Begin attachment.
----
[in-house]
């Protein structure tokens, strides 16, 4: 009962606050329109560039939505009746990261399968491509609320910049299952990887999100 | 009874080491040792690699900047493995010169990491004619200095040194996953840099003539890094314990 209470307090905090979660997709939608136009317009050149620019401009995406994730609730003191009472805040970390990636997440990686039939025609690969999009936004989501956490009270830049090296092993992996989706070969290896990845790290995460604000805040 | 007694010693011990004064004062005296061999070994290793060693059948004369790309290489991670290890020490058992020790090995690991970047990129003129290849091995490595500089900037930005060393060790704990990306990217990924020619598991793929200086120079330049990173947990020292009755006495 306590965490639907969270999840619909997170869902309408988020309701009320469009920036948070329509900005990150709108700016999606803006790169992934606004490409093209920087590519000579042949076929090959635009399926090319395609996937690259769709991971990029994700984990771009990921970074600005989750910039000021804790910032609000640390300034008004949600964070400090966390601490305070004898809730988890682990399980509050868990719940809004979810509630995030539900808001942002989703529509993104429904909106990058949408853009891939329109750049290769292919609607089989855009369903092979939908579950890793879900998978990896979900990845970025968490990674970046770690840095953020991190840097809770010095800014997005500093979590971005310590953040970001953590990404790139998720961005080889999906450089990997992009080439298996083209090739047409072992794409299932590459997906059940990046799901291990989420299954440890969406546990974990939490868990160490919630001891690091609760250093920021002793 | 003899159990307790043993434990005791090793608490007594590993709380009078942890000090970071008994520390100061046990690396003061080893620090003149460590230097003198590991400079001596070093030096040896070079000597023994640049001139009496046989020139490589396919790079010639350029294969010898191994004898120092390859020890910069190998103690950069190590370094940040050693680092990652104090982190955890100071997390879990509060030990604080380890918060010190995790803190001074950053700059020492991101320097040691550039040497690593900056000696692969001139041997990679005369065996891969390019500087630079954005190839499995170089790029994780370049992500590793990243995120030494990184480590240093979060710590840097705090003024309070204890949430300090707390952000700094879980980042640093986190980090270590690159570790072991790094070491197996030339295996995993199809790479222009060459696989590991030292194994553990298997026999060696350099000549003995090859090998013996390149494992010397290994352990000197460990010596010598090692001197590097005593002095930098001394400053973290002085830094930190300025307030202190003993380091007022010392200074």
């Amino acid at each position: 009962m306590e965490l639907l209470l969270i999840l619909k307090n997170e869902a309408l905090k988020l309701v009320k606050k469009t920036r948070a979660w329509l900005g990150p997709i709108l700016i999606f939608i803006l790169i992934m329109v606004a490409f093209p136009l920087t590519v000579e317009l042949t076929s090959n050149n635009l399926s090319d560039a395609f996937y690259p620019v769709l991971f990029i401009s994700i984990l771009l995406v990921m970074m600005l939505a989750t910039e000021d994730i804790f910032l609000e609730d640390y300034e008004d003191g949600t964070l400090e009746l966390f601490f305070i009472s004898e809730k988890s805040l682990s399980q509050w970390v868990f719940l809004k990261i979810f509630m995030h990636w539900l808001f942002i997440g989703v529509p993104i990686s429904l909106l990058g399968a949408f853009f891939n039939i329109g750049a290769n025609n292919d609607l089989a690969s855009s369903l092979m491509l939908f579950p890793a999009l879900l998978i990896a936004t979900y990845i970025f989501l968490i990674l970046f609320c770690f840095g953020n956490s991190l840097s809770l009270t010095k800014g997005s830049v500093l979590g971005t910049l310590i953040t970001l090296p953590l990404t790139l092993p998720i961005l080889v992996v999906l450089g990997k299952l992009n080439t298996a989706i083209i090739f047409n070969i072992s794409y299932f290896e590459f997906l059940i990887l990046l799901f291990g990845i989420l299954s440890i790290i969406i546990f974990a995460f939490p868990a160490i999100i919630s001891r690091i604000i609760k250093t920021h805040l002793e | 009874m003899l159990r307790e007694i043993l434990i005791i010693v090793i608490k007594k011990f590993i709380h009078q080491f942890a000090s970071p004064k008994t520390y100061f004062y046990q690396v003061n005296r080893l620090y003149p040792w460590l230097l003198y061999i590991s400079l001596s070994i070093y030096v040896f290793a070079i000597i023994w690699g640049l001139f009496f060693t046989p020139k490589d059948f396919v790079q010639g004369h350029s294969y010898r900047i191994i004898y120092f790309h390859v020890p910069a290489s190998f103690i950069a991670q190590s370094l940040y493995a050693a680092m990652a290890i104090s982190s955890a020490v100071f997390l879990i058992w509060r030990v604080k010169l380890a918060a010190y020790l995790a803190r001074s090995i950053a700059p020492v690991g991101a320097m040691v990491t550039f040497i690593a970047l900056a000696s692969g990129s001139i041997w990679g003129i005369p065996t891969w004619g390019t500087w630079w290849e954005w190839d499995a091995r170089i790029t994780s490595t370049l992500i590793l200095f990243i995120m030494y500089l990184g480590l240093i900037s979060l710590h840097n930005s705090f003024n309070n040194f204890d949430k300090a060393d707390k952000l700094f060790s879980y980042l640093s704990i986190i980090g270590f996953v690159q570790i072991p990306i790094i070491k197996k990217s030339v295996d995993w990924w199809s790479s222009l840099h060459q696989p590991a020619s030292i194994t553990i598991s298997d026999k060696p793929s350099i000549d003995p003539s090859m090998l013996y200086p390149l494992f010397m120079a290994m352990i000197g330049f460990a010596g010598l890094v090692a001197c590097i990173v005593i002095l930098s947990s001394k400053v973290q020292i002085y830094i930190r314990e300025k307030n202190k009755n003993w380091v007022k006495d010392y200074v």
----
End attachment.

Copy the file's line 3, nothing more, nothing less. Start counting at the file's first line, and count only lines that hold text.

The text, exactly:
């Amino acid at each position: 009962m306590e965490l639907l209470l969270i999840l619909k307090n997170e869902a309408l905090k988020l309701v009320k606050k469009t920036r948070a979660w329509l900005g990150p997709i709108l700016i999606f939608i803006l790169i992934m329109v606004a490409f093209p136009l920087t590519v000579e317009l042949t076929s090959n050149n635009l399926s090319d560039a395609f996937y690259p620019v769709l991971f990029i401009s994700i984990l771009l995406v990921m970074m600005l939505a989750t910039e000021d994730i804790f910032l609000e609730d640390y300034e008004d003191g949600t964070l400090e009746l966390f601490f305070i009472s004898e809730k988890s805040l682990s399980q509050w970390v868990f719940l809004k990261i979810f509630m995030h990636w539900l808001f942002i997440g989703v529509p993104i990686s429904l909106l990058g399968a949408f853009f891939n039939i329109g750049a290769n025609n292919d609607l089989a690969s855009s369903l092979m491509l939908f579950p890793a999009l879900l998978i990896a936004t979900y990845i970025f989501l968490i990674l970046f609320c770690f840095g953020n956490s991190l840097s809770l009270t010095k800014g997005s830049v500093l979590g971005t910049l310590i953040t970001l090296p953590l990404t790139l092993p998720i961005l080889v992996v999906l450089g990997k299952l992009n080439t298996a989706i083209i090739f047409n070969i072992s794409y299932f290896e590459f997906l059940i990887l990046l799901f291990g990845i989420l299954s440890i790290i969406i546990f974990a995460f939490p868990a160490i999100i919630s001891r690091i604000i609760k250093t920021h805040l002793e | 009874m003899l159990r307790e007694i043993l434990i005791i010693v090793i608490k007594k011990f590993i709380h009078q080491f942890a000090s970071p004064k008994t520390y100061f004062y046990q690396v003061n005296r080893l620090y003149p040792w460590l230097l003198y061999i590991s400079l001596s070994i070093y030096v040896f290793a070079i000597i023994w690699g640049l001139f009496f060693t046989p020139k490589d059948f396919v790079q010639g004369h350029s294969y010898r900047i191994i004898y120092f790309h390859v020890p910069a290489s190998f103690i950069a991670q190590s370094l940040y493995a050693a680092m990652a290890i104090s982190s955890a020490v100071f997390l879990i058992w509060r030990v604080k010169l380890a918060a010190y020790l995790a803190r001074s090995i950053a700059p020492v690991g991101a320097m040691v990491t550039f040497i690593a970047l900056a000696s692969g990129s001139i041997w990679g003129i005369p065996t891969w004619g390019t500087w630079w290849e954005w190839d499995a091995r170089i790029t994780s490595t370049l992500i590793l200095f990243i995120m030494y500089l990184g480590l240093i900037s979060l710590h840097n930005s705090f003024n309070n040194f204890d949430k300090a060393d707390k952000l700094f060790s879980y980042l640093s704990i986190i980090g270590f996953v690159q570790i072991p990306i790094i070491k197996k990217s030339v295996d995993w990924w199809s790479s222009l840099h060459q696989p590991a020619s030292i194994t553990i598991s298997d026999k060696p793929s350099i000549d003995p003539s090859m090998l013996y200086p390149l494992f010397m120079a290994m352990i000197g330049f460990a010596g010598l890094v090692a001197c590097i990173v005593i002095l930098s947990s001394k400053v973290q020292i002085y830094i930190r314990e300025k307030n202190k009755n003993w380091v007022k006495d010392y200074v």